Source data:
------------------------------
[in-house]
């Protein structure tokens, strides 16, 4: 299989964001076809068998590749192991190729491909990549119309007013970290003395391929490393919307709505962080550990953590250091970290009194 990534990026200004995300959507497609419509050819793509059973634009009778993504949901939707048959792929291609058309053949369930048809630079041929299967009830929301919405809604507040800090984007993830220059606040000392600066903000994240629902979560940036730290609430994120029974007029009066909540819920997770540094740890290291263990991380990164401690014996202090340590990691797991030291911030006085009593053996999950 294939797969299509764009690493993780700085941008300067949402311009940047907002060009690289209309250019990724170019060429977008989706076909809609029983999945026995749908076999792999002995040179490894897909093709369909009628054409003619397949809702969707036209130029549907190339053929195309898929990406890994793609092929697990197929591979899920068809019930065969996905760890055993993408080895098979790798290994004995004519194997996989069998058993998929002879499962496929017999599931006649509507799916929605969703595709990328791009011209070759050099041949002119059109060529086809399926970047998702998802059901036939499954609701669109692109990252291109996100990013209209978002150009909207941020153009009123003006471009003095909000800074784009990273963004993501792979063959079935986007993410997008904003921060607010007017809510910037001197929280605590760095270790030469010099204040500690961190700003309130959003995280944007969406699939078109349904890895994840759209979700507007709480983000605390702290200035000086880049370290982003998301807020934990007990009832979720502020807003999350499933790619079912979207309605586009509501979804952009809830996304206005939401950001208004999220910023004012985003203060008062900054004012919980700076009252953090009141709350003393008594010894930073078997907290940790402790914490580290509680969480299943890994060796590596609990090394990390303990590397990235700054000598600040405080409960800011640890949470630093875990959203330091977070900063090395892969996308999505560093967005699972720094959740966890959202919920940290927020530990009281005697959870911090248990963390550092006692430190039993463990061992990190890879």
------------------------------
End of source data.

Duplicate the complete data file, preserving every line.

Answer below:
[in-house]
């Protein structure tokens, strides 16, 4: 299989964001076809068998590749192991190729491909990549119309007013970290003395391929490393919307709505962080550990953590250091970290009194 990534990026200004995300959507497609419509050819793509059973634009009778993504949901939707048959792929291609058309053949369930048809630079041929299967009830929301919405809604507040800090984007993830220059606040000392600066903000994240629902979560940036730290609430994120029974007029009066909540819920997770540094740890290291263990991380990164401690014996202090340590990691797991030291911030006085009593053996999950 294939797969299509764009690493993780700085941008300067949402311009940047907002060009690289209309250019990724170019060429977008989706076909809609029983999945026995749908076999792999002995040179490894897909093709369909009628054409003619397949809702969707036209130029549907190339053929195309898929990406890994793609092929697990197929591979899920068809019930065969996905760890055993993408080895098979790798290994004995004519194997996989069998058993998929002879499962496929017999599931006649509507799916929605969703595709990328791009011209070759050099041949002119059109060529086809399926970047998702998802059901036939499954609701669109692109990252291109996100990013209209978002150009909207941020153009009123003006471009003095909000800074784009990273963004993501792979063959079935986007993410997008904003921060607010007017809510910037001197929280605590760095270790030469010099204040500690961190700003309130959003995280944007969406699939078109349904890895994840759209979700507007709480983000605390702290200035000086880049370290982003998301807020934990007990009832979720502020807003999350499933790619079912979207309605586009509501979804952009809830996304206005939401950001208004999220910023004012985003203060008062900054004012919980700076009252953090009141709350003393008594010894930073078997907290940790402790914490580290509680969480299943890994060796590596609990090394990390303990590397990235700054000598600040405080409960800011640890949470630093875990959203330091977070900063090395892969996308999505560093967005699972720094959740966890959202919920940290927020530990009281005697959870911090248990963390550092006692430190039993463990061992990190890879």